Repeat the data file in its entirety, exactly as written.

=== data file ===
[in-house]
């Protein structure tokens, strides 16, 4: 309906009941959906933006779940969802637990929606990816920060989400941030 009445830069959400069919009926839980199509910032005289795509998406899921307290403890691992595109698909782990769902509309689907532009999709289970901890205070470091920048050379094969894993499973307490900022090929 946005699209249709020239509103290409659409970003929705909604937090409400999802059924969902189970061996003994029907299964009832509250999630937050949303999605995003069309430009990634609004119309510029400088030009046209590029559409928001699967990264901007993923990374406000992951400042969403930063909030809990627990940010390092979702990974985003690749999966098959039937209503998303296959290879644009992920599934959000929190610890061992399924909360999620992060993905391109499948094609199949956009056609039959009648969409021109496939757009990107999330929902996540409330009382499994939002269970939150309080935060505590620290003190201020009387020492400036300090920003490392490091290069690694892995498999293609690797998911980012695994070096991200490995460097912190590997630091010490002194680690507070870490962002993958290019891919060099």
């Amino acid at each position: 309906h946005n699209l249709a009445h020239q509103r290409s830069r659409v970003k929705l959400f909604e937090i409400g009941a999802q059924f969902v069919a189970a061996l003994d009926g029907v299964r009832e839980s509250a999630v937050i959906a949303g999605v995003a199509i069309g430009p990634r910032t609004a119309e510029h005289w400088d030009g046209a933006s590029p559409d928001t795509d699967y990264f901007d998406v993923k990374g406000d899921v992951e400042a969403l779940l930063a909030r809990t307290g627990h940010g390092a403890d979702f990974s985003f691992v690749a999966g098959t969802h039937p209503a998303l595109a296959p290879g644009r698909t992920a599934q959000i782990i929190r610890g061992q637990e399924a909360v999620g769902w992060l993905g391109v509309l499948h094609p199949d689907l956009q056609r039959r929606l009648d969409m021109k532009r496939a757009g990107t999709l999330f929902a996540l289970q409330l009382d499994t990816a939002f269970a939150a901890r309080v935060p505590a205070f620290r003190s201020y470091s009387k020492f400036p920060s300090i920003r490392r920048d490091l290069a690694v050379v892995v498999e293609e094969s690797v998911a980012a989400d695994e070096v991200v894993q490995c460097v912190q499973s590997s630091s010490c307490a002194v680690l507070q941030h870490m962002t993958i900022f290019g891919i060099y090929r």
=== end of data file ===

[in-house]
């Protein structure tokens, strides 16, 4: 309906009941959906933006779940969802637990929606990816920060989400941030 009445830069959400069919009926839980199509910032005289795509998406899921307290403890691992595109698909782990769902509309689907532009999709289970901890205070470091920048050379094969894993499973307490900022090929 946005699209249709020239509103290409659409970003929705909604937090409400999802059924969902189970061996003994029907299964009832509250999630937050949303999605995003069309430009990634609004119309510029400088030009046209590029559409928001699967990264901007993923990374406000992951400042969403930063909030809990627990940010390092979702990974985003690749999966098959039937209503998303296959290879644009992920599934959000929190610890061992399924909360999620992060993905391109499948094609199949956009056609039959009648969409021109496939757009990107999330929902996540409330009382499994939002269970939150309080935060505590620290003190201020009387020492400036300090920003490392490091290069690694892995498999293609690797998911980012695994070096991200490995460097912190590997630091010490002194680690507070870490962002993958290019891919060099």
């Amino acid at each position: 309906h946005n699209l249709a009445h020239q509103r290409s830069r659409v970003k929705l959400f909604e937090i409400g009941a999802q059924f969902v069919a189970a061996l003994d009926g029907v299964r009832e839980s509250a999630v937050i959906a949303g999605v995003a199509i069309g430009p990634r910032t609004a119309e510029h005289w400088d030009g046209a933006s590029p559409d928001t795509d699967y990264f901007d998406v993923k990374g406000d899921v992951e400042a969403l779940l930063a909030r809990t307290g627990h940010g390092a403890d979702f990974s985003f691992v690749a999966g098959t969802h039937p209503a998303l595109a296959p290879g644009r698909t992920a599934q959000i782990i929190r610890g061992q637990e399924a909360v999620g769902w992060l993905g391109v509309l499948h094609p199949d689907l956009q056609r039959r929606l009648d969409m021109k532009r496939a757009g990107t999709l999330f929902a996540l289970q409330l009382d499994t990816a939002f269970a939150a901890r309080v935060p505590a205070f620290r003190s201020y470091s009387k020492f400036p920060s300090i920003r490392r920048d490091l290069a690694v050379v892995v498999e293609e094969s690797v998911a980012a989400d695994e070096v991200v894993q490995c460097v912190q499973s590997s630091s010490c307490a002194v680690l507070q941030h870490m962002t993958i900022f290019g891919i060099y090929r």